How you might feel physically
Everyone's experience is unique and there are lots of different ways you might feel after rape or sexual violence. If you don't have physical injuries or symptoms, it doesn't mean you weren't raped or that what happened to you isn't serious.
Different physical symptoms
If you do have physical symptoms, they might include:
- Abdominal (tummy) pain
- Changes in eating pattern: like loss of appetite or wanting/needing to be sick
- Changes to menstruation: you might have heavier bleeding, period pain or a less regular cycle
- Changes in sleep pattern: you might feel tired all of the time or fatigued, have trouble falling or staying asleep (insomnia) or have nightmares
- Cuts/tears and bleeding: You might experience pain from tears in your vagina, anus, or cuts on your mouth. These are best treated quickly.
- Irritable Bowel Syndrome (IBS): symptoms include stomach cramps, diarrhoea, bloating and constipation
- Muscle tension
- Nausea: feeling sick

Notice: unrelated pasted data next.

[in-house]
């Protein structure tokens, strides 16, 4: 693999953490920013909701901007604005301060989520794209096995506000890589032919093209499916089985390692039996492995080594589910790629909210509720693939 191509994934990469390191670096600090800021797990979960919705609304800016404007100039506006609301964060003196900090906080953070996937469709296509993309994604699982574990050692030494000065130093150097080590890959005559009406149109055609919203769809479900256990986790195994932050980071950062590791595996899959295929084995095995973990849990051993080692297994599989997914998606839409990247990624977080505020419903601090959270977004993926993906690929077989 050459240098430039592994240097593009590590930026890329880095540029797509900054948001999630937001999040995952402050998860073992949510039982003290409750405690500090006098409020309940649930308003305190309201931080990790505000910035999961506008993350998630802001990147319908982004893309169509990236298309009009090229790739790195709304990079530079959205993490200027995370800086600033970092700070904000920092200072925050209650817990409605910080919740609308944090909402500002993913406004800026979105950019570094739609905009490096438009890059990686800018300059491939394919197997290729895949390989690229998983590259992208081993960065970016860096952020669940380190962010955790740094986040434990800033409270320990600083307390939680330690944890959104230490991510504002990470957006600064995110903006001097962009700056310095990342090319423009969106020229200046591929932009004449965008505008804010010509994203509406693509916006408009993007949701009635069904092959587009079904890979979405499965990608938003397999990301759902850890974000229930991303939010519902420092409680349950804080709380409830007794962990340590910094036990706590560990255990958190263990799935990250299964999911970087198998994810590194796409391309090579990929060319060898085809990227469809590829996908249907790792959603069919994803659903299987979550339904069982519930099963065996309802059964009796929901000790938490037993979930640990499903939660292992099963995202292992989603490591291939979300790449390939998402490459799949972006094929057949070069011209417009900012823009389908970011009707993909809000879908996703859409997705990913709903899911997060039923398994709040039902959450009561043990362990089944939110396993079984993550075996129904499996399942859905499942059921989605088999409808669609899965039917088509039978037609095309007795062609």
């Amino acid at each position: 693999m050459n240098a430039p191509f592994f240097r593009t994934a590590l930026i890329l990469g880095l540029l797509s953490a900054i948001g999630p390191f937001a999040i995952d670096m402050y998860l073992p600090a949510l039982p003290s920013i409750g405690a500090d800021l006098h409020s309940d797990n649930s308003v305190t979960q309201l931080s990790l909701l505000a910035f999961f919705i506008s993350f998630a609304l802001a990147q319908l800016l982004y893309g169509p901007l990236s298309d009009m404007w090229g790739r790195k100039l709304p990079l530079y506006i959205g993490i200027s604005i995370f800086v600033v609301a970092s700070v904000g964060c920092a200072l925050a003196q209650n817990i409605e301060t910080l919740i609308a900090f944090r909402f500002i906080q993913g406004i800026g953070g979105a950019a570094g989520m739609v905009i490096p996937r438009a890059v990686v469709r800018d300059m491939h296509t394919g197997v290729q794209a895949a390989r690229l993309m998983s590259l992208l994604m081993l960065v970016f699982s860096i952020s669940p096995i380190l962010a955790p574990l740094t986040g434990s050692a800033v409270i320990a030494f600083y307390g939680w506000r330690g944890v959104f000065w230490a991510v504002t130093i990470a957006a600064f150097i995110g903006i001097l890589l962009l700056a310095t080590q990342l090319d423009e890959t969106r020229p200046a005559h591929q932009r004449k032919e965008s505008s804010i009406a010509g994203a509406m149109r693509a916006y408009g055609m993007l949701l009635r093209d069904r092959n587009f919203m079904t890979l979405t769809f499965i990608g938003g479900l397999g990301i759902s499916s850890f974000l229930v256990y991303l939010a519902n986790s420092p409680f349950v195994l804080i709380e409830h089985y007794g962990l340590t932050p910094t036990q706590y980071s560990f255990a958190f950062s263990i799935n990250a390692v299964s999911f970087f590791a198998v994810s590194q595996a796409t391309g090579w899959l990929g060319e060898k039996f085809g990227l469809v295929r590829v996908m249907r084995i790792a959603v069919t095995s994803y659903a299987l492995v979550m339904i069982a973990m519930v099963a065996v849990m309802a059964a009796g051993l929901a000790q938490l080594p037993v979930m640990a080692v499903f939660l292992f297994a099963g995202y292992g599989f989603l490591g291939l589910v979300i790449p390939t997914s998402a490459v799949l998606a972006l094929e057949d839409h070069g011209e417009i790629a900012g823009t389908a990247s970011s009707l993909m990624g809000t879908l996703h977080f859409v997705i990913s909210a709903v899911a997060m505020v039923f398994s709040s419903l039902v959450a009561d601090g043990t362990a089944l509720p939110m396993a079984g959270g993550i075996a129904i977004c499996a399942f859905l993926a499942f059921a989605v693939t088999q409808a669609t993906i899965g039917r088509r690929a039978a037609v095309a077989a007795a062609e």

- Panic: your heart might beat fast and your breathing might be heavy and shallow
- Sex difficulties: you might experience pain or fear during sex
- Sexually Transmitted Infections (STIs )
You might find some reactions lessen over time. You might feel you need to get medical treatment for some others.
If you have severe bleeding from your vagina (heavier than a period and continuous), it's best if you can go straight to hospital and tell them what has happened so they can treat you effectively.
You can have a forensic medical examination at a Sexual Assault Referral Centre (SARC), as well as tests for sexually transmitted infections (STIs) and pregnancy.